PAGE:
Musings on children's and YA literature, the academy, and the relationship between them, from an English professor and mother.

Wednesday, January 09, 2008

Important Questions

You can always count on Stanley Fish to ask important questions, and to answer them in a counter-intuitive or even an annoying way. Here he is today:

Do the humanities ennoble? And for that matter, is it the business of the humanities, or of any other area of academic study, to save us?

If you've read any Fish before you won't be terribly surprised by his answer:

The answer in both cases, I think, is no. The premise of secular humanism (or of just old-fashioned humanism) is that the examples of action and thought portrayed in the enduring works of literature, philosophy and history can create in readers the desire to emulate them. Philip Sydney put it as well as anyone ever has when he asks (in “The Defense of Poesy,” 1595), “Who reads Aeneas carrying old Anchises on his back that wishes not it was his fortune to perform such an excellent act?” Thrill to this picture of filial piety in the Aeneid and you will yourself become devoted to your father. Admire the selfless act with which Sidney Carton ends his life in “A Tale of Two Cities” and you will be moved to prefer the happiness of others to your own. Watch with horror what happens to Faust and you will be less likely to sell your soul. Understand Kant’s categorical imperative and you will not impose restrictions on others that you would resist if they were imposed on you.

It’s a pretty idea, but there is no evidence to support it and a lot of evidence against it. If it were true, the most generous, patient, good-hearted and honest people on earth would be the members of literature and philosophy departments, who spend every waking hour with great books and great thoughts, and as someone who’s been there (for 45 years) I can tell you it just isn’t so.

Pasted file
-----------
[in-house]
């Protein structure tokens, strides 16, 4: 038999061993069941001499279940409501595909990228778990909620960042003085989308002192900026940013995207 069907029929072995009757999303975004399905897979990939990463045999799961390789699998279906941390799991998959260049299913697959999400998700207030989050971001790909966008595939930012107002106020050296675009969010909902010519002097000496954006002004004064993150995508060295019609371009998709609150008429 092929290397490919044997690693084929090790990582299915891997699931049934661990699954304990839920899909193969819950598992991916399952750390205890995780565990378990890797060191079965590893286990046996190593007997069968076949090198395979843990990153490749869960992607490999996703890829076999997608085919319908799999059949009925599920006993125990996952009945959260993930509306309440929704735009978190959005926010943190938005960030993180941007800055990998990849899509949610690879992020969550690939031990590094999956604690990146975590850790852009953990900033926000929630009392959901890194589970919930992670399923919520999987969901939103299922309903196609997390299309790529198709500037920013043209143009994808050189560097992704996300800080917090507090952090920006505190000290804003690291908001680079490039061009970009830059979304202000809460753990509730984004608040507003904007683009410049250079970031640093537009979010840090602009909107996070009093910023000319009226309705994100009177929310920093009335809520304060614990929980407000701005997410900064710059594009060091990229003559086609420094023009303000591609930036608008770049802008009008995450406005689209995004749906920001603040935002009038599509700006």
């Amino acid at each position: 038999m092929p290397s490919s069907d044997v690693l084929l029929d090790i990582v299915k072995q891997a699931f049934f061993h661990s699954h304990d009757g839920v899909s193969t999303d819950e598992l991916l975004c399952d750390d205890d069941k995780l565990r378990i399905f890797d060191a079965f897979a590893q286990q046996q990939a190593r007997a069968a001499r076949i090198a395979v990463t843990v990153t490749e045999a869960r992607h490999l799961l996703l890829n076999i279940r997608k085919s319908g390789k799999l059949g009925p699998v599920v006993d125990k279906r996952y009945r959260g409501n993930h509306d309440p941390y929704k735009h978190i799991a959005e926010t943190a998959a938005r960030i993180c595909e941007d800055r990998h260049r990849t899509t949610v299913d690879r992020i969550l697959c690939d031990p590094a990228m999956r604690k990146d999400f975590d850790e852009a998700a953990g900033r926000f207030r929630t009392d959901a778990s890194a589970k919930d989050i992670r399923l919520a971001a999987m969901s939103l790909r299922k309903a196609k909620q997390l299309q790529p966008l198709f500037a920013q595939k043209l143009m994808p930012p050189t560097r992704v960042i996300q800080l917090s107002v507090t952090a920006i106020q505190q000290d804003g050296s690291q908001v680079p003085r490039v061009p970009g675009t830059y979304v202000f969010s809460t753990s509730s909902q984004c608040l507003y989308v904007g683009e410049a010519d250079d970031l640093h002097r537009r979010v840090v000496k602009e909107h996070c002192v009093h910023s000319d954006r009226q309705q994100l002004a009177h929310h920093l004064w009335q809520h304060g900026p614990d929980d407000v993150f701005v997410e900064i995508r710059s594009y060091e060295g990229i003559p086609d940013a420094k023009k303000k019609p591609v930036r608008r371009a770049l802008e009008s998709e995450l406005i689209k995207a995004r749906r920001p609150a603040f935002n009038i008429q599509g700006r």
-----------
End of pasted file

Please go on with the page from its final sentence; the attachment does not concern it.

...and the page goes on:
In many ways I think Fish is right--that there is no particular justification for the humanities, and certainly that they do not necessarily ennoble (sad to say). The humanities are, as Fish says, their own justification--and in this day of outcome-based education and anxiety about skills and tests and who knows what, that's bad news for us. And yet I still believe--though I fear it is elitist to say so--that reading and writing and thinking deeply are indeed good in and of themselves; that participating in these practices is both pleasurable and valuable for their own sake.

(I also believe that learning to read critically is still an essential skill, but I'm not going to argue with Fish about it because I take his point, that justifying the humanities from outside the humanities is giving in to an outlook that, in general, I do not share.)


  1. But if we don't at least try to open the doors on what we do in the humanities, then can we rest when the fields of the humanities die off? The implicit assumption these days is that if we can't measure it and standardize it, it has no value. That is, in and of itself, an idea worth fighting. It seems ironic to me that "student-centered learning" was closer kin to the humanities for so long, and now, at least from an assessment standpoint, the humanists fight this notion while the sciences, business, social sciences, etc. move to embrace it. Not to act IS to act...

  2. yes, we do have to fight the notion that the immeasurable is not valuable. But is the best way to do that, to jump on the assessment bandwagon? Isn't that caving in, rather than fighting?

    I'm not sure, myself. I do actually think--as you probably know--that what I do has great value, and it may even be a value that can be assessed. But, often, not right away.

    Unfortunately, too often "student centered learning" turns into "giving them what they want"--and what they want, what they have been taught to want, CAN be measured and assessed--and if it can't, they don't want it. Sigh. I'm still struggling with this.